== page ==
— Lippincott's Magazine of Popular Literature and Science, Vol. XII. No. 31. October, 1873. • Various

... Tatuira (Figure 25) also appears to differ but little from those of the true Crabs, which it likewise resembles in its mode of locomotion. The carapace possesses only a short, broad frontal process; the posterior margin of the tail is edged with numerous ...
— Facts and Arguments for Darwin • Fritz Muller

... that number; for each candidate for Varsity honors tackled the dummy in a totally different style. The lift tackle is performed by seizing the opponent around the legs below the hips, bringing his knees together so that further locomotion is an impossibility to him, and lifting him upward off the ground and depositing him as far backward toward his own goal as circumstances and ability will permit. The lift tackle is the easiest to make. The dive tackle pertains to swimming and suicide. Running toward the opponent, the tackler leaves ...
— The Half-Back • Ralph Henry Barbour

... adjacent county, yet few or none are likely to be fatal on a great scale; and on goes the Novelty or Rocket, like a thought, with many weighty considerations after it, in the shape of waggons of Christians or cottons, while Manufactures and Commerce exult in the cause of Liberty and Locomotion all ...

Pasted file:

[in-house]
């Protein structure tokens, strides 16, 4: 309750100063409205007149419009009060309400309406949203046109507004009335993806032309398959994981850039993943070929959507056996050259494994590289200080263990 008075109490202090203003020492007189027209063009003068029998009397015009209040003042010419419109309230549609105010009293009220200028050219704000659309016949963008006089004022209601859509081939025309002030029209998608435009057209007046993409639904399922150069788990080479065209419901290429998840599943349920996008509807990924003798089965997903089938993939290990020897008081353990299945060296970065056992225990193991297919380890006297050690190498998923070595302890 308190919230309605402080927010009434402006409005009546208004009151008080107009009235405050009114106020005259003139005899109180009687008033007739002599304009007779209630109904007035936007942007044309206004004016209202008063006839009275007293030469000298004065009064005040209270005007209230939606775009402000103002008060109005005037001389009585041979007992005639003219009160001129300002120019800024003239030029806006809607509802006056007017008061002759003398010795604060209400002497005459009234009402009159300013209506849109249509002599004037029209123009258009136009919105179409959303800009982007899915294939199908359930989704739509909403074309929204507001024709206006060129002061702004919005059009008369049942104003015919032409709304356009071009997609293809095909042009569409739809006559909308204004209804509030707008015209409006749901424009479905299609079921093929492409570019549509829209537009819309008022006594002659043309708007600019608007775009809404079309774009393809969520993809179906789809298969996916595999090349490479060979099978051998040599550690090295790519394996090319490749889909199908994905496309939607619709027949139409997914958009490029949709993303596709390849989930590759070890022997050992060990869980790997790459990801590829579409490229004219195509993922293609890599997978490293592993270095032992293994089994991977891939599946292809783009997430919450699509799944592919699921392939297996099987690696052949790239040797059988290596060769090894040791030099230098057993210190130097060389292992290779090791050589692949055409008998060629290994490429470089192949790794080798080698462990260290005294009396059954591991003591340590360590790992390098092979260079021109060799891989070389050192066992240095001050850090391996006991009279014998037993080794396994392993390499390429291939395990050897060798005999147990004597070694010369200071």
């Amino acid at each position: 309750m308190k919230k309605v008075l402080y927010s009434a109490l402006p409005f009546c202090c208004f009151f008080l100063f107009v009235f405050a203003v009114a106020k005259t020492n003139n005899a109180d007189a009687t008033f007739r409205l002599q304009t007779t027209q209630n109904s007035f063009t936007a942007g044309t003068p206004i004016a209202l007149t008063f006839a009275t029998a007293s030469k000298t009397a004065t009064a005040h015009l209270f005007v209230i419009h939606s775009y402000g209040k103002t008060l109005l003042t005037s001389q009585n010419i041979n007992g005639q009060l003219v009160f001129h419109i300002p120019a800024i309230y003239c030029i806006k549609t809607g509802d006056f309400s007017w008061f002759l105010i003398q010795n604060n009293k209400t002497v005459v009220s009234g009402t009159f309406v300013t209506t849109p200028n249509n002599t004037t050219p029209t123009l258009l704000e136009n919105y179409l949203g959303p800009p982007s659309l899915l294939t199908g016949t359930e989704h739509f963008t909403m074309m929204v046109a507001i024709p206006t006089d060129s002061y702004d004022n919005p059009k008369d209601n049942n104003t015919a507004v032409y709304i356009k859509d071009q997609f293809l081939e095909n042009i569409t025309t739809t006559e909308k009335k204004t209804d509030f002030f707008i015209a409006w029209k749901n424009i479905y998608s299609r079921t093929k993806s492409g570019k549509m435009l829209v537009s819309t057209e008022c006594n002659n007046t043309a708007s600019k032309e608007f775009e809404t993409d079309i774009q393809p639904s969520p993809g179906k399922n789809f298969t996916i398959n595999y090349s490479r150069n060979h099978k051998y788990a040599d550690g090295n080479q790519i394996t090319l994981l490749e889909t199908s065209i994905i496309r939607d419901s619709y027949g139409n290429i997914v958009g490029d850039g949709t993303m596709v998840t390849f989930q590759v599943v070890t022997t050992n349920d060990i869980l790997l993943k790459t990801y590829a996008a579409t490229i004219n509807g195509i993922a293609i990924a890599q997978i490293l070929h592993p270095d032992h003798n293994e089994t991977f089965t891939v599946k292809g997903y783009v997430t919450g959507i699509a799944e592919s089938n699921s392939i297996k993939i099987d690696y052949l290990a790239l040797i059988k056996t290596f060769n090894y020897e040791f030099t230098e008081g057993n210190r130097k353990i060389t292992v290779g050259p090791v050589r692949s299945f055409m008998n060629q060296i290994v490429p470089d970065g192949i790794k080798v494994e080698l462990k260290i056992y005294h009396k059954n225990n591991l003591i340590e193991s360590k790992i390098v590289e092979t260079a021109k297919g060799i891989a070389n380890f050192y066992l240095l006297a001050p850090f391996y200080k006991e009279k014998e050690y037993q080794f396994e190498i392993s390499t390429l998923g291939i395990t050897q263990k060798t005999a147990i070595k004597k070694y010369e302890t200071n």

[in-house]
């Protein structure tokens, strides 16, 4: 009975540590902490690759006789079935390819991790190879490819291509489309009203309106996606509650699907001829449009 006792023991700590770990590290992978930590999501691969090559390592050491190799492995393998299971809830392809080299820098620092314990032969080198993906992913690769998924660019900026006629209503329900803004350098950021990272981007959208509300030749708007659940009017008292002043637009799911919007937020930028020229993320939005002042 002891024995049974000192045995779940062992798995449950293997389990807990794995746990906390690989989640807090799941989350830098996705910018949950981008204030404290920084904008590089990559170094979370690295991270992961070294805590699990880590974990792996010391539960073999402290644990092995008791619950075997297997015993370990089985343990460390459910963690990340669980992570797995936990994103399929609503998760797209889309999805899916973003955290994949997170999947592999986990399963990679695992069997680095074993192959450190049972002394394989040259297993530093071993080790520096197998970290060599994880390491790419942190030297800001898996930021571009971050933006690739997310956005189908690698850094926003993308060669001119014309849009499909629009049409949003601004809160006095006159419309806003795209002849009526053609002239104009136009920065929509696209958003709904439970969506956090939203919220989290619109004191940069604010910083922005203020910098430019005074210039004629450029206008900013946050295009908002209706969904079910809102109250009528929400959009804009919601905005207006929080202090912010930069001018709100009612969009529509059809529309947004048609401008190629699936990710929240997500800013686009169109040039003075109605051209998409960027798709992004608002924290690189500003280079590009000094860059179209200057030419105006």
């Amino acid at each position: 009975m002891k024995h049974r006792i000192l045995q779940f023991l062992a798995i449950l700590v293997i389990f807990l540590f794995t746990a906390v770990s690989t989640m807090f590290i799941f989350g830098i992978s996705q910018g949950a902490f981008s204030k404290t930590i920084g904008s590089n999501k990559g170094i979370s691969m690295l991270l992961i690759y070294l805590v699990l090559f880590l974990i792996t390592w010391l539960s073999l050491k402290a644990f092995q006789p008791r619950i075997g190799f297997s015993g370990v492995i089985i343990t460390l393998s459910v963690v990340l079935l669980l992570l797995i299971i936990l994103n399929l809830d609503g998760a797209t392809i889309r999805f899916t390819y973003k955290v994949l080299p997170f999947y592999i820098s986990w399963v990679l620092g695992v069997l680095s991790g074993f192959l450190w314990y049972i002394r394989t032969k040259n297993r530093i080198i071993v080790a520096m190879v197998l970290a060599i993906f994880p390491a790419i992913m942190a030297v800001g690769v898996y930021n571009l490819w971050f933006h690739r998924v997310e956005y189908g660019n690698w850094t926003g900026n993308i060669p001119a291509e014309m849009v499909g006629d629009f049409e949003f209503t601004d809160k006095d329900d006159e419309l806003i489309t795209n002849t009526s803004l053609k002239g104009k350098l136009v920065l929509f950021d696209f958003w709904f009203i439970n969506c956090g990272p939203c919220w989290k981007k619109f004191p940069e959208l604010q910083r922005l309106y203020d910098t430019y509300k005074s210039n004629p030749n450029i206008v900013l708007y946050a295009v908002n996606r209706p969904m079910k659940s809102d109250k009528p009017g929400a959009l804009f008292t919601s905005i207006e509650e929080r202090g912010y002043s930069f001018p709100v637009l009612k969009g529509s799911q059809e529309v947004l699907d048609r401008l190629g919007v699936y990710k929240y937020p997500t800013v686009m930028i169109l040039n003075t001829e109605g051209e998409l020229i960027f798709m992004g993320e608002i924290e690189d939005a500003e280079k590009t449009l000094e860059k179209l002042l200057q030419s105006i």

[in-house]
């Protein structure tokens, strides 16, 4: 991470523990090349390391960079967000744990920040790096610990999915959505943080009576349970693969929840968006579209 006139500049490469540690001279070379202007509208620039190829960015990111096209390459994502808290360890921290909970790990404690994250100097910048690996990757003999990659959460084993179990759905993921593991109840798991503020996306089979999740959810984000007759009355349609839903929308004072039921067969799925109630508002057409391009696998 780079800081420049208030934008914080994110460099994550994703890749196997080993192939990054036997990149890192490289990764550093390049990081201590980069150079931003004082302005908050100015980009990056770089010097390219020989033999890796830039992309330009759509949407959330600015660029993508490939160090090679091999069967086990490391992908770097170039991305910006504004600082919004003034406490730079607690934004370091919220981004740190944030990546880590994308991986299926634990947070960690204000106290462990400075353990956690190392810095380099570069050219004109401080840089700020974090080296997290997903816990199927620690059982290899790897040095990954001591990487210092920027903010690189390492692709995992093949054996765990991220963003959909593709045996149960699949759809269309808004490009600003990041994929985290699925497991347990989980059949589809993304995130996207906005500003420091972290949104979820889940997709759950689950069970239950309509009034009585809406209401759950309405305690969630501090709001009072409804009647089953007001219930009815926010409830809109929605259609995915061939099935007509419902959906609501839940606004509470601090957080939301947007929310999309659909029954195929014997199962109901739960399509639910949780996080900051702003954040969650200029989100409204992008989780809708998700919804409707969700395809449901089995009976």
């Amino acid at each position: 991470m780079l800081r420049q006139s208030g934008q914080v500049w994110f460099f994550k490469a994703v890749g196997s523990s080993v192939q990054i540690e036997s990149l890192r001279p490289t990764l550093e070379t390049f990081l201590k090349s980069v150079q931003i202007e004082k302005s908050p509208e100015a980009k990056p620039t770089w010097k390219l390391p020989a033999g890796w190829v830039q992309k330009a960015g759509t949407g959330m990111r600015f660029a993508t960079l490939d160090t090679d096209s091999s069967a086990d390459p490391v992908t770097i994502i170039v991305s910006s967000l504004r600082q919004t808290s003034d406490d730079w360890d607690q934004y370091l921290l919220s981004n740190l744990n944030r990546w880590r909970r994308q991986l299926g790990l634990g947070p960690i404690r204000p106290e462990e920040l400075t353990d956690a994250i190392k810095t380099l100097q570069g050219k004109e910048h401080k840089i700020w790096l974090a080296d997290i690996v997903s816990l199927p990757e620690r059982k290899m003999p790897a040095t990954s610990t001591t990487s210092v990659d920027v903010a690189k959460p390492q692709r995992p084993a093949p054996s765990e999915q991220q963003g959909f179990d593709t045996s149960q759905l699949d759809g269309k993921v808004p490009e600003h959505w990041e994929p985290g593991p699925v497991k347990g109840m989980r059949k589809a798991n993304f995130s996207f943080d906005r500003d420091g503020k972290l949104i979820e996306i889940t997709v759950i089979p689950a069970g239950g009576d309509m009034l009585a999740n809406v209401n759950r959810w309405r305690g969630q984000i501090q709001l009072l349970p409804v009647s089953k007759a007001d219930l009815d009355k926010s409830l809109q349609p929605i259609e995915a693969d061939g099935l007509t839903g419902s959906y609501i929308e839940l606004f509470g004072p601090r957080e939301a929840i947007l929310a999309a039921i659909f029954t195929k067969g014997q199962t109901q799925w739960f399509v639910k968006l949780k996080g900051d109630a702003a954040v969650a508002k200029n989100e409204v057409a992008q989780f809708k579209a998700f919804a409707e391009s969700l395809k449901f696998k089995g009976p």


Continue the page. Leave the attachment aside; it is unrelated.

— Recreations of Christopher North, Volume 2 • John Wilson

... averaging in distance about two hundred miles a week, with as much regularity as is done today by the steam-car its five hundred miles a day; but those days are gone, and, though I recognize the great national advantages of the more rapid locomotion, I cannot help occasionally regretting the change. One instance in 1866 rises in my memory, which I must record: Returning eastward from Fort Garland, we ascended the Rocky Mountains to the Sangre-de- Cristo ...
— The Memoirs of General W. T. Sherman, Complete • William T. Sherman

... wonderful woman for prowling about the house. How she got from story to story was a mystery beyond solution. A lady so decorous in herself, and so highly connected, was not to be suspected of dropping over the banisters or sliding down them, yet her extraordinary facility of locomotion suggested the wild idea. Another noticeable circumstance in Mrs. Sparsit was, that she was never hurried. She would shoot with consummate velocity from the roof to the hall, yet would be in full possession of her breath and dignity on the moment of her arrival there. Neither was ...
— Hard Times • Charles Dickens*

... of locomotion habitual to the Mahars, when they are not using their wings, we crept through throngs of busy slaves, Sagoths, and Mahars. After what seemed an eternity we reached the outer door which leads into the main avenue of Phutra. Many Sagoths loitered near the opening. ...
— At the Earth's Core • Edgar Rice Burroughs